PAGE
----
Rice is often thought to be the basic staple in China, but this is true only south of the Yang-tze River. Wheat is the primary source of starch in the north because the soil and dry, cold climate are more suited to wheat cultivation. Some dry-field rice is planted north of the Yangtze, but production is limited. Even though simple economics long made it impractical to ship grains from one part of China to another, the distinction between rice and wheat diets has never been complete. Northern Chinese occasionally ate rice, and a number of wheaten foods were incorporated into southern cooking styles. But even with the improvement in transportation facilities, northerners have continued to prefer wheat over rice.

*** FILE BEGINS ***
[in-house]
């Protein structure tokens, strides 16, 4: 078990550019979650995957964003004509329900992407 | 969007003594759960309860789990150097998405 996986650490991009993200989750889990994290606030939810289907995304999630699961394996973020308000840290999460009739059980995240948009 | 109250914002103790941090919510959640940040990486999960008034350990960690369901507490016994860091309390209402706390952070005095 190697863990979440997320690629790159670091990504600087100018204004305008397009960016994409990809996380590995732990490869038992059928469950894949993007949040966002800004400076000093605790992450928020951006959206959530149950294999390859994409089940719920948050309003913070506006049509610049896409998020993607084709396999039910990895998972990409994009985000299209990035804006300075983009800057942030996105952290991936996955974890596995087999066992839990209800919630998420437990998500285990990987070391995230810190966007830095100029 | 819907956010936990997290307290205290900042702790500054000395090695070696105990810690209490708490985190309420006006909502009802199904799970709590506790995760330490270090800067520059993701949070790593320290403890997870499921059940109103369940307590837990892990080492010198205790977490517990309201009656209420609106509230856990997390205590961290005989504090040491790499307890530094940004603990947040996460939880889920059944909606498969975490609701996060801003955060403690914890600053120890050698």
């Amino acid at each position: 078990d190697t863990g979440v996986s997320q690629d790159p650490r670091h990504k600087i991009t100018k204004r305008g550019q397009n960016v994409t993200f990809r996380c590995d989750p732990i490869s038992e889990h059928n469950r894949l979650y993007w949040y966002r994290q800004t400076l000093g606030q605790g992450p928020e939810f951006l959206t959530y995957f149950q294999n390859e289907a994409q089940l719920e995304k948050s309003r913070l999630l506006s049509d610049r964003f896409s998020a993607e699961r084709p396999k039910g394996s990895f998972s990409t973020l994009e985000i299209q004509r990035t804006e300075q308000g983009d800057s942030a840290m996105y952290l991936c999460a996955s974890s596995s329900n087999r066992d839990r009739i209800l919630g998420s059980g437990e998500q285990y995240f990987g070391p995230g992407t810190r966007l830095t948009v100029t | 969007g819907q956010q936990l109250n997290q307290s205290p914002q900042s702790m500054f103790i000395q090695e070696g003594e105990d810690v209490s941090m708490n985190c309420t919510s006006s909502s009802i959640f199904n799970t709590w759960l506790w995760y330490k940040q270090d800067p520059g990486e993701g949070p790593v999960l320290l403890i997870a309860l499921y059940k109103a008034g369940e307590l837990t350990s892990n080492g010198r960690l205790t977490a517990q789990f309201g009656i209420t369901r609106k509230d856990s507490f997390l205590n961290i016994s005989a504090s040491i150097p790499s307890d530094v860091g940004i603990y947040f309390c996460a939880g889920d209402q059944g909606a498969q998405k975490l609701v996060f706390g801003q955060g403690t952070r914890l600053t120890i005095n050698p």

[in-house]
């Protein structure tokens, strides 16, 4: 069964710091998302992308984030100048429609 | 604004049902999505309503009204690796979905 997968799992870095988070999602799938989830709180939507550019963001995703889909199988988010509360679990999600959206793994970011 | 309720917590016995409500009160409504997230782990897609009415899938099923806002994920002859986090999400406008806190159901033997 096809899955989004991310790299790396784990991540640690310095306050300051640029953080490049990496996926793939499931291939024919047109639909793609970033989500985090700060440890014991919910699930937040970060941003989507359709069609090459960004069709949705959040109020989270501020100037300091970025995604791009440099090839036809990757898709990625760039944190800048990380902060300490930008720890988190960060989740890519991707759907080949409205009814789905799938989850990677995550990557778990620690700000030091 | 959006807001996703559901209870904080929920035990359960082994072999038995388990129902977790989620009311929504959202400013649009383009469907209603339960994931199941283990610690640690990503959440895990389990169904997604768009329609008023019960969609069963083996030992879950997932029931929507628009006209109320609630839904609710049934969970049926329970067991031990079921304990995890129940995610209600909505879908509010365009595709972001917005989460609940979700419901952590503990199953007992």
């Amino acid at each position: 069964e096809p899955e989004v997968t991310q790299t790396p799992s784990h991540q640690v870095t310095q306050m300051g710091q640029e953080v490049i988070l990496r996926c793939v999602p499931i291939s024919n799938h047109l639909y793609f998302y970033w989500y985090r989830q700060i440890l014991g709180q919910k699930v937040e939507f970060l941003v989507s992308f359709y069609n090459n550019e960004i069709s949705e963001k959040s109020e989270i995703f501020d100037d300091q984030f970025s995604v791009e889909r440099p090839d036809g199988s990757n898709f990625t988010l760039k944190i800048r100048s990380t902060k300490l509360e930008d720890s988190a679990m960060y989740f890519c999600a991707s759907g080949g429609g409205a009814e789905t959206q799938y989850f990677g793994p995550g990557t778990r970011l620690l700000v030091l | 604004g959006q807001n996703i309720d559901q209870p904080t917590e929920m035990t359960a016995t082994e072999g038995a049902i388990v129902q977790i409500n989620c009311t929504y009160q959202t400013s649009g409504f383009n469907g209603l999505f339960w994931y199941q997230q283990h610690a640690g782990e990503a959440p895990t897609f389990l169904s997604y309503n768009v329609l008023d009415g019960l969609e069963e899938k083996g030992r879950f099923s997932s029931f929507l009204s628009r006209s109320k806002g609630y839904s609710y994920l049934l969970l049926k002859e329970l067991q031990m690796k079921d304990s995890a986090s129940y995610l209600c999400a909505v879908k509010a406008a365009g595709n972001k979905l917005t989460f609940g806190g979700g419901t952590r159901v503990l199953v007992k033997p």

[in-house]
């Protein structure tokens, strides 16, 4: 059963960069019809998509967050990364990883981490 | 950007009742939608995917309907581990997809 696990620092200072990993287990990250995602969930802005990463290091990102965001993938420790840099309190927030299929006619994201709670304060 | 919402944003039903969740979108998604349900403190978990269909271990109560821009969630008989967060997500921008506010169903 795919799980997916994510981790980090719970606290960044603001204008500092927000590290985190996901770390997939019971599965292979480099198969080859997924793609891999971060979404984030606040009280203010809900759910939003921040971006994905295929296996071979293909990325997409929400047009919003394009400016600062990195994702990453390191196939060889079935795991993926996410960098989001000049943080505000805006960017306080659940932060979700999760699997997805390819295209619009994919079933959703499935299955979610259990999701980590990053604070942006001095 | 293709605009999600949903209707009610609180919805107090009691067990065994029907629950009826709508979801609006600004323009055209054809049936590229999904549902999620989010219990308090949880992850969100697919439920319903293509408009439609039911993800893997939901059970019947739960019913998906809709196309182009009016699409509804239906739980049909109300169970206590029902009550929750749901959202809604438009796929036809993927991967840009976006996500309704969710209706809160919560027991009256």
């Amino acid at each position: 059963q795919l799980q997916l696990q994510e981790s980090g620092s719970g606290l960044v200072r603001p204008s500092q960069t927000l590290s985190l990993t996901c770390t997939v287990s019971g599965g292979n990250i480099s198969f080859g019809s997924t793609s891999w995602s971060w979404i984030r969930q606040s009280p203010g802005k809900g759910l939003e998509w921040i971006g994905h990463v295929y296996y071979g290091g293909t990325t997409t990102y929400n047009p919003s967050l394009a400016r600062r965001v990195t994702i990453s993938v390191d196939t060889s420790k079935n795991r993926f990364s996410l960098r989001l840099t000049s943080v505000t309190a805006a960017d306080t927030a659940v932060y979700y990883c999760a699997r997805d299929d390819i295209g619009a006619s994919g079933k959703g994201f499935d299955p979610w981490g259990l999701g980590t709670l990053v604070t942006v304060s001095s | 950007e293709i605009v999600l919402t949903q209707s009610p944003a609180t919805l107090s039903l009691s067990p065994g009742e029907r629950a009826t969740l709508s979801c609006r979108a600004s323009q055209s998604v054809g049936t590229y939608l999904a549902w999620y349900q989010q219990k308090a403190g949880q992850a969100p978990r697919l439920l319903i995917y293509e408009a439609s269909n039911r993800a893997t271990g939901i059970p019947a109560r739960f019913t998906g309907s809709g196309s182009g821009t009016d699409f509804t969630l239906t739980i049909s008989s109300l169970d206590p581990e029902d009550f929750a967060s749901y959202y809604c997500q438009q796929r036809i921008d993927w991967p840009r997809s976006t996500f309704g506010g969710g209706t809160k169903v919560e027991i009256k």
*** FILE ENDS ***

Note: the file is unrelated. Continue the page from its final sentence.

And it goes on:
Wheaten foods can be divided into three general categories, depending upon how the dough is made. Leavened dough is used for a variety of steamed and baked breads.
Unleavened dough prepared with cold water gives a more chewy consistency to the final product, and is preferred for noodles and boiled dumplings. And dough made with hot water partially cooks the flour, making the final consistency softer; this prevents steamed dumplings and other wheaten foods fried in oil, such as pot stickers, from drying out and becoming hard or rubbery.